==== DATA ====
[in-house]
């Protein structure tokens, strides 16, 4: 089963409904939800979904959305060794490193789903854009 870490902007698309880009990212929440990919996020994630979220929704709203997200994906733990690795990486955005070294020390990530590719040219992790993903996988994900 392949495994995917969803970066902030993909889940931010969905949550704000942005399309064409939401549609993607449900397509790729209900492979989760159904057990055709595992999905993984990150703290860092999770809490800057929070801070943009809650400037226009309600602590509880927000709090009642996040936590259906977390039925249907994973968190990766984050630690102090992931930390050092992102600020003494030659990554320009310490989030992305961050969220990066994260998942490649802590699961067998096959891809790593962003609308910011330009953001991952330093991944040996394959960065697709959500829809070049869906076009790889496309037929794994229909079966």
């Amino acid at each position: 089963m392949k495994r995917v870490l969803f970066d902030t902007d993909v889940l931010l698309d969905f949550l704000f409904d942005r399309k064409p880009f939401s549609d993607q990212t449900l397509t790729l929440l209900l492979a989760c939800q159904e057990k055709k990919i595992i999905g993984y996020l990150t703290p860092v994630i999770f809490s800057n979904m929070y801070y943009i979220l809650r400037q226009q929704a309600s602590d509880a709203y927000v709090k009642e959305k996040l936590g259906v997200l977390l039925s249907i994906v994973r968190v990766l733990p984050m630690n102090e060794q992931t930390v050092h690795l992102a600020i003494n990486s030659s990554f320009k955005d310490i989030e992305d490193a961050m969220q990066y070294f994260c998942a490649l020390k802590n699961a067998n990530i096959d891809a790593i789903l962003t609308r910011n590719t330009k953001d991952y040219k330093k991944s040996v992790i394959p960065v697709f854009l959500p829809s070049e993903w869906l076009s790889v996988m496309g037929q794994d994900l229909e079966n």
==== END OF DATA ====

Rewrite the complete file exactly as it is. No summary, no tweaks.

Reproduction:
[in-house]
């Protein structure tokens, strides 16, 4: 089963409904939800979904959305060794490193789903854009 870490902007698309880009990212929440990919996020994630979220929704709203997200994906733990690795990486955005070294020390990530590719040219992790993903996988994900 392949495994995917969803970066902030993909889940931010969905949550704000942005399309064409939401549609993607449900397509790729209900492979989760159904057990055709595992999905993984990150703290860092999770809490800057929070801070943009809650400037226009309600602590509880927000709090009642996040936590259906977390039925249907994973968190990766984050630690102090992931930390050092992102600020003494030659990554320009310490989030992305961050969220990066994260998942490649802590699961067998096959891809790593962003609308910011330009953001991952330093991944040996394959960065697709959500829809070049869906076009790889496309037929794994229909079966």
């Amino acid at each position: 089963m392949k495994r995917v870490l969803f970066d902030t902007d993909v889940l931010l698309d969905f949550l704000f409904d942005r399309k064409p880009f939401s549609d993607q990212t449900l397509t790729l929440l209900l492979a989760c939800q159904e057990k055709k990919i595992i999905g993984y996020l990150t703290p860092v994630i999770f809490s800057n979904m929070y801070y943009i979220l809650r400037q226009q929704a309600s602590d509880a709203y927000v709090k009642e959305k996040l936590g259906v997200l977390l039925s249907i994906v994973r968190v990766l733990p984050m630690n102090e060794q992931t930390v050092h690795l992102a600020i003494n990486s030659s990554f320009k955005d310490i989030e992305d490193a961050m969220q990066y070294f994260c998942a490649l020390k802590n699961a067998n990530i096959d891809a790593i789903l962003t609308r910011n590719t330009k953001d991952y040219k330093k991944s040996v992790i394959p960065v697709f854009l959500p829809s070049e993903w869906l076009s790889v996988m496309g037929q794994d994900l229909e079966n």